Many of Wong's constructions, however, are like a house of cards. When they work, you're delighted at their precarious elegance. But when he adds one too many ingredients, or doesn't steady the base, the dish falls flat.
Some of my favorite dishes at Albany Bistro, like the lobster, looked like a million bucks but kept the concept simple. The most marvelous appetizer I tried was a roasted quail, boned and separated into tiny breasts and thighs, then glazed with a simple veal-stock reduction sauce. On the other end of the plate, Wong set a tussle of finely shaved cabbage stir-fried with little cubes of pancetta. The two blended together for a meaty yet delicate effect. He ditched the ponzu (Japanese citrus-soy) sauce on his seafood pasta, as described by the menu, and replaced it with a rice-wine glaze. The new sauce called forth the sweetness in the heaps of juicy rock shrimp, prawns, and ephemerally tender scallops that he tossed with wide, chewy homemade noodles. Woven throughout were silky noodle-shaped strips of carrots and zucchini.
Other dishes earned a pleasant response. A plate of thinly sliced housecured salmon, placed next to small piles of buttery avocado, dressed baby greens, and orange segments came together when assembled into a mock sashimi roll. Only one of the "venison (two ways)" succeeded: the plump, gamy venison sausage. The moist venison chop tasted oddly sour, as if it had been marinated in red wine so long that the wine had oxidized. But once again I enjoyed Wong's Pacific Rim pasta. This time it was a German chow fun -- homey spaetzle stir-fried with bean sprouts.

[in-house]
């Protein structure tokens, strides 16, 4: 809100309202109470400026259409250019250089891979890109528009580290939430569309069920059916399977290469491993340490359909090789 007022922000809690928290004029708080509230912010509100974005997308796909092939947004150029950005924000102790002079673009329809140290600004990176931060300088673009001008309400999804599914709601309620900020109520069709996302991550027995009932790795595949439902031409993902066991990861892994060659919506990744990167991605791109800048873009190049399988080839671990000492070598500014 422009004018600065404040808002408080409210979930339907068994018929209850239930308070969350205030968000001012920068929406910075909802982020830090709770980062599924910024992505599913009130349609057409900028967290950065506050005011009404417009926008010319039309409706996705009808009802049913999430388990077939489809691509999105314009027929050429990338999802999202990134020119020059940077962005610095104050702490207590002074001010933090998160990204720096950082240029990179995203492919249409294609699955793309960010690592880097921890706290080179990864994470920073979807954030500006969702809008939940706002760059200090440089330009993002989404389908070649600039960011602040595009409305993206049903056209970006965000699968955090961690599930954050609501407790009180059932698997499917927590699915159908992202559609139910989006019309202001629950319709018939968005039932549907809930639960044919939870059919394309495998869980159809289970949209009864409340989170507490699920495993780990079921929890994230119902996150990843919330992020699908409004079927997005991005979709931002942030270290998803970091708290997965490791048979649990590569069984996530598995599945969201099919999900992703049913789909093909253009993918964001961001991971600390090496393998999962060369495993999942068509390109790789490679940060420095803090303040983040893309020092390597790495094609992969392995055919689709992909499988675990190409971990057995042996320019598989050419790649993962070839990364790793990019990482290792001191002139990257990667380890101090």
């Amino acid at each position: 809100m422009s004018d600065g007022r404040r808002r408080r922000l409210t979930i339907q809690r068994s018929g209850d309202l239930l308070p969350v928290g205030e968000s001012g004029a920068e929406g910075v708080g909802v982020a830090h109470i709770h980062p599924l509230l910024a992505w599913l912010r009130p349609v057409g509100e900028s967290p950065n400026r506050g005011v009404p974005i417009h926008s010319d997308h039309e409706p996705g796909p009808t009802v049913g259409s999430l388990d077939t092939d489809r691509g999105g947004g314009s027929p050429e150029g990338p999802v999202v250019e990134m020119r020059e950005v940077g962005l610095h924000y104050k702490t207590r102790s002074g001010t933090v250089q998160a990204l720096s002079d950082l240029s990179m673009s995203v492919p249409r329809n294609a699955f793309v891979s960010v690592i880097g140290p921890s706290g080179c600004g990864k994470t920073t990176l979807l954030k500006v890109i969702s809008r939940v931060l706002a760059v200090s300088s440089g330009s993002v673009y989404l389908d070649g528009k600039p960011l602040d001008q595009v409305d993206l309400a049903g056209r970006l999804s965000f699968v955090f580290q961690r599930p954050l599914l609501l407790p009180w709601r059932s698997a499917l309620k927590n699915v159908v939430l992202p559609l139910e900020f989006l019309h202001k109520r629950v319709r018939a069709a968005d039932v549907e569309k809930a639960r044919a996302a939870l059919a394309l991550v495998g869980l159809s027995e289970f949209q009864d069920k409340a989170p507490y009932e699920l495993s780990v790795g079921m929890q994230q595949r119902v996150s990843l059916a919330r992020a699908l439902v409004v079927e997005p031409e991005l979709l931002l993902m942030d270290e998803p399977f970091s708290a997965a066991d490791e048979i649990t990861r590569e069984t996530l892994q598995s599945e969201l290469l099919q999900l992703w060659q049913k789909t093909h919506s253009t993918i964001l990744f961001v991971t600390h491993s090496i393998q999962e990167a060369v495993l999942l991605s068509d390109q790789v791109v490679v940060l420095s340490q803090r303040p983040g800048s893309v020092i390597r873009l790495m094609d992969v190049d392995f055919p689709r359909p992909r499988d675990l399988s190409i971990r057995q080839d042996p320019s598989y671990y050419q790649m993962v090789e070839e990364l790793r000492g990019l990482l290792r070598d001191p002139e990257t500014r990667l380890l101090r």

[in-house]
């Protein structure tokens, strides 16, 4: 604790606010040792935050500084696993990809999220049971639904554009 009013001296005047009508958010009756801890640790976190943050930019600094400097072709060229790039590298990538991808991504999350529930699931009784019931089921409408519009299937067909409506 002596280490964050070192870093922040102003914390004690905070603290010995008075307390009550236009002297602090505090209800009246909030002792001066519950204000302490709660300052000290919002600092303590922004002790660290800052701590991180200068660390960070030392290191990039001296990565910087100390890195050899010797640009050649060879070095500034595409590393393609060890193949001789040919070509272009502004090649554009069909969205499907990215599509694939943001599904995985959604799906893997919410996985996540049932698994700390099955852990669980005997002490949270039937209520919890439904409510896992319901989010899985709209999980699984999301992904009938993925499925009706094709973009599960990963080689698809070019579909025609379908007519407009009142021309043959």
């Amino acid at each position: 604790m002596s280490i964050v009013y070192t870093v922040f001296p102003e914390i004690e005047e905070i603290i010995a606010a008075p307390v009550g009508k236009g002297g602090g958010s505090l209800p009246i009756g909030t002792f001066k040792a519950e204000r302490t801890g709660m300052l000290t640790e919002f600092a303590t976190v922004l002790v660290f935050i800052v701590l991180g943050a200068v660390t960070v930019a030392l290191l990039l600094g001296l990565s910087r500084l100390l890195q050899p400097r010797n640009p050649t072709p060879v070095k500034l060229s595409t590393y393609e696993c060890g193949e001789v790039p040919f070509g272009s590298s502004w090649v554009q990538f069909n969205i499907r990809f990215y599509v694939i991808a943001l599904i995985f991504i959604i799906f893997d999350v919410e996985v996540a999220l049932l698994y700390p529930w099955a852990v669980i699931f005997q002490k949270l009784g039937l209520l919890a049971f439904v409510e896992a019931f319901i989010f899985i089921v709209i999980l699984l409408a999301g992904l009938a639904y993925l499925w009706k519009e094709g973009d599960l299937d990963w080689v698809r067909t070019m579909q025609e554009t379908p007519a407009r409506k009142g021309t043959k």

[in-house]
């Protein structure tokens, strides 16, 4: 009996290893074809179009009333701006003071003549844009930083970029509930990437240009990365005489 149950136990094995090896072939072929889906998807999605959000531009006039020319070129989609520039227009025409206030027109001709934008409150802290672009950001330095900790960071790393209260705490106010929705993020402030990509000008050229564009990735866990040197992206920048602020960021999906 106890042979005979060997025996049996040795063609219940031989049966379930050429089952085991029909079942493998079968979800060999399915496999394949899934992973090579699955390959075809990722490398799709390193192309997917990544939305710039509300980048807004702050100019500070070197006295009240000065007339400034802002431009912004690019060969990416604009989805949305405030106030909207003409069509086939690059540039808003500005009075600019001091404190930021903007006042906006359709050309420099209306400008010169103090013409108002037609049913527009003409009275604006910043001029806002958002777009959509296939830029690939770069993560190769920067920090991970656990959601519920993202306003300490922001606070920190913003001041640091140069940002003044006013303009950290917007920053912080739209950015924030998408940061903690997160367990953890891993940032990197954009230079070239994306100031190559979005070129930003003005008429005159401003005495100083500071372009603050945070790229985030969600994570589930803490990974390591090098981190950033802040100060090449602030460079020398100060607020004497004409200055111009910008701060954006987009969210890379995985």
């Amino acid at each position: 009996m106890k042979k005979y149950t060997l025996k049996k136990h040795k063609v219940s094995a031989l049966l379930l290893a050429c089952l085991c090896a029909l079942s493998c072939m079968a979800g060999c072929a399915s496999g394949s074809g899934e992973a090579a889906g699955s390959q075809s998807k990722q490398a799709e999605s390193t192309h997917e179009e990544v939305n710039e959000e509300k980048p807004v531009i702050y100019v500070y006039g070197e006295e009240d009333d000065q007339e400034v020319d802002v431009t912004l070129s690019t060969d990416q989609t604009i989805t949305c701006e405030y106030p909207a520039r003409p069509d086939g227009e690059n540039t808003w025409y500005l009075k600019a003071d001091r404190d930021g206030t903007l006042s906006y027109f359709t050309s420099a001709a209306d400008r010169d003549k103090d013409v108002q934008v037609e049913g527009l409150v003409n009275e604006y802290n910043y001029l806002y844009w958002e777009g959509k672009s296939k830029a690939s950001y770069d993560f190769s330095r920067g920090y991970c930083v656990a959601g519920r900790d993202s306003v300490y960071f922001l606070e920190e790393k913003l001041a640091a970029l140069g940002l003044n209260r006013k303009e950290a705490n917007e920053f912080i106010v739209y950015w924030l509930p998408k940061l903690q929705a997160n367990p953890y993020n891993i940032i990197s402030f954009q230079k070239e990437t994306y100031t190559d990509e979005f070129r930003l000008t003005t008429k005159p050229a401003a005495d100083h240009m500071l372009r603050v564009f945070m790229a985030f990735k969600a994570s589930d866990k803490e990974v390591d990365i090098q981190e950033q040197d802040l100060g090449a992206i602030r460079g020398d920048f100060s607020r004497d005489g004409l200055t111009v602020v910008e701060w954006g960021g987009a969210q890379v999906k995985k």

Tasted alongside the highlights of the menu, the restaurant's less successful dishes came across as disappointments. A tomato-okra soup lacked three-dimensionality, or maybe it was just salt. Wong fanned an applewood-smoked duck breast, pink in the center, on one end of a foot-long plate, and mounded a chopped salad of jicama, lotus root, and greens with a soy-sesame vinaigrette on the other. The light, fruity mango sauce pooling in the middle was supposed to bring the two earthy ingredients together, but became a gulf I didn't want to drag my fork across.